Oophorectomy is the surgical removal of the ovaries of a female animal. In the case of non-human animals, this is also called spaying. It is a form of sterilization.

The removal of the ovaries together with the Fallopian tubes is called salpingo-oophorectomy. Oophorectomy and salpingo-oophorectomy are not common forms of birth control in humans; more usual is tubal ligation, in which the Fallopian tubes are blocked but the ovaries remain intact.

In humans, oophorectomy is most usually performed together with a hysterectomy - the removal of the uterus. Its use in a hysterectomy when there are no other health problems is somewhat controversial.

In animals, spaying involves an invasive removal of the ovaries, but rarely has major complications; the superstition that it causes weight gain is not based on fact. Spaying is especially important for certain animals that require the ovum to be released at a certain interval (called estrus or "heat"), such as cats and dogs. If the cell is not released during these animal's heat, it can cause severe medical problems that can be averted by spaying or partnering the animal with a male.

Oophorectomy is sometimes referred to as castration, but that term is most often used to mean the removal of a male animal's testicles.

See also

Caesar (title)

Caesar (p. Caesares) is a title of imperial character. It derives from the cognomen of Gaius Iulius Caesar ("Julius Caesar"), the Roman dictator who was famously murdered on the Ides of March, 44 BC. The change from being a familial name to an imperial title can be loosely dated to AD 68, the so-called "Year of the Four Emperors".

Caesar originally meant "hairy", which suggests that the Iulii Caesares, a specific branch of the gens Iulia bearing this name, were conspicuous for having fine heads of hair (alternatively, given the Roman sense of humour, it could be that the Iulii Caesares were conspicuous for going bald). The first Emperor, Caesar Augustus, bore the name as a matter of course; born Gaius Octavius, he was posthumously adopted by Caesar in his will, and per Roman naming convention was renamed "Gaius Iulius Caesar Octavianus" (usually called "Octavian" during this stage of his life).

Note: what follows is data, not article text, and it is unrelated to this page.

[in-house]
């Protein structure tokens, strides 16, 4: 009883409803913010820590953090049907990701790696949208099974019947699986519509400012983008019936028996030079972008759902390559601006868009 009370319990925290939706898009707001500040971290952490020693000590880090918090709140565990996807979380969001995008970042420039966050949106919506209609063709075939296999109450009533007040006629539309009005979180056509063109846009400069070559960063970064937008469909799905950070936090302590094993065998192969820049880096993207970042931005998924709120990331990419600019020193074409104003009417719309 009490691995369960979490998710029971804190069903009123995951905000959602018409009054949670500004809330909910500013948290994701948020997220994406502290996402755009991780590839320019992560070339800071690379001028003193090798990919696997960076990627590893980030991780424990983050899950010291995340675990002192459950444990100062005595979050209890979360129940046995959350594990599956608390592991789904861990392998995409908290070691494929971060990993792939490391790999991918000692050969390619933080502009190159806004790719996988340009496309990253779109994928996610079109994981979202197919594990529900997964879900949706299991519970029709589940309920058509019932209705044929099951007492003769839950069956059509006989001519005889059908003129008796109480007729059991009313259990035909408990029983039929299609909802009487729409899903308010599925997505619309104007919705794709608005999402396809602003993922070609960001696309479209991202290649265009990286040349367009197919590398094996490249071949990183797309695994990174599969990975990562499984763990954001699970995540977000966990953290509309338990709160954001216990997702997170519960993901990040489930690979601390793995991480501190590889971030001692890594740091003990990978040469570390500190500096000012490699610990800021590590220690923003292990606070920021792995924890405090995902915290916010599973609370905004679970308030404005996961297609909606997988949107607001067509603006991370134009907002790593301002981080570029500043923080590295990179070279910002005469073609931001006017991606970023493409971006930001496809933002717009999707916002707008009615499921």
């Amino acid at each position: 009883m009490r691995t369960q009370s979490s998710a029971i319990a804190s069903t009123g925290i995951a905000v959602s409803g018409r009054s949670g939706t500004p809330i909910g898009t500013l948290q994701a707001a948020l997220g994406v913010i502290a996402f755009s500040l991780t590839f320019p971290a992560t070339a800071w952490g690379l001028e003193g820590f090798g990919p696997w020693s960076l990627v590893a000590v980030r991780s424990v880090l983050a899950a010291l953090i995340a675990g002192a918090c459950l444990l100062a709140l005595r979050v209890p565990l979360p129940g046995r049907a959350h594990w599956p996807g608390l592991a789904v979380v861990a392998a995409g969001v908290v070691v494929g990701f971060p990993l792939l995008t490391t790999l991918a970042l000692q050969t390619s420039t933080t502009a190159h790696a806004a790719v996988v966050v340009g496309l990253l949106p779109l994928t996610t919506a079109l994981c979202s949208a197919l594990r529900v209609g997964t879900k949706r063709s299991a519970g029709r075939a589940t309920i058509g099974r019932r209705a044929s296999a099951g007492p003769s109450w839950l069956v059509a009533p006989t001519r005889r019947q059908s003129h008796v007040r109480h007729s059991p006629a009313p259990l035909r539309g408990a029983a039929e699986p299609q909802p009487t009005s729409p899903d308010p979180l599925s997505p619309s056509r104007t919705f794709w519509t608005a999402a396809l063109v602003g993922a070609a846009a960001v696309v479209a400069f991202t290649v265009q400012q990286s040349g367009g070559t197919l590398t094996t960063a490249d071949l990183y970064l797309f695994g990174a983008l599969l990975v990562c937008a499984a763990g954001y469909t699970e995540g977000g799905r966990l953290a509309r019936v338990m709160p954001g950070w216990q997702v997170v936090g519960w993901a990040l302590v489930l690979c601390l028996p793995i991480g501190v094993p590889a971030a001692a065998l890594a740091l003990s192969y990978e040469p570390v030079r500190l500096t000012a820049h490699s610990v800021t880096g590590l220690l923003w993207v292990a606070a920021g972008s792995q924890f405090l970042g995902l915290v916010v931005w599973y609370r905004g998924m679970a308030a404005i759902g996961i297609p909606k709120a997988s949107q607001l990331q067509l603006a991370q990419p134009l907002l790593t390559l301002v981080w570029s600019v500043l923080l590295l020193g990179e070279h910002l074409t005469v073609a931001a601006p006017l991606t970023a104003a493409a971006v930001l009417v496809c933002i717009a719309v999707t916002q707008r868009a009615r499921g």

For political and personal reasons, Octavian chose to emphasise his relationship with Caesar by styling himself simply "Imperator Caesar" (whereto the Roman Senate added the honorific Augustus, "Majestic" or "Venerable", in 26 BC), without any of the other elements of his full name. His successor as Emperor, his nephew by blood Tiberius, also bore the name as a matter of course; born Tiberius Claudius Nero, he was adopted by Caesar Augustus on June 26, 4, as "Tiberius Iulius Caesar". The precedent was set: the Emperor designated his successor by adopting him and giving him the name "Caesar".

The fourth Emperor, Claudius I, was the first to don the purple and assume the name "Caesar" without actually being a Caesar at the time (he was, however, a member by blood of the Iulio-Claudian dynasty). The first to assume the purple and the name simultaneously without any real claim to either was the usurper Servius Sulpicius Galba, who donned the purple under the name "Servius Galba Imperator Caesar" in 68; he also helped solidify "Caesar" as the title of the designated heir by giving it to his own adopted heir, Lucius Calpurnius Piso Frugi Licinianus.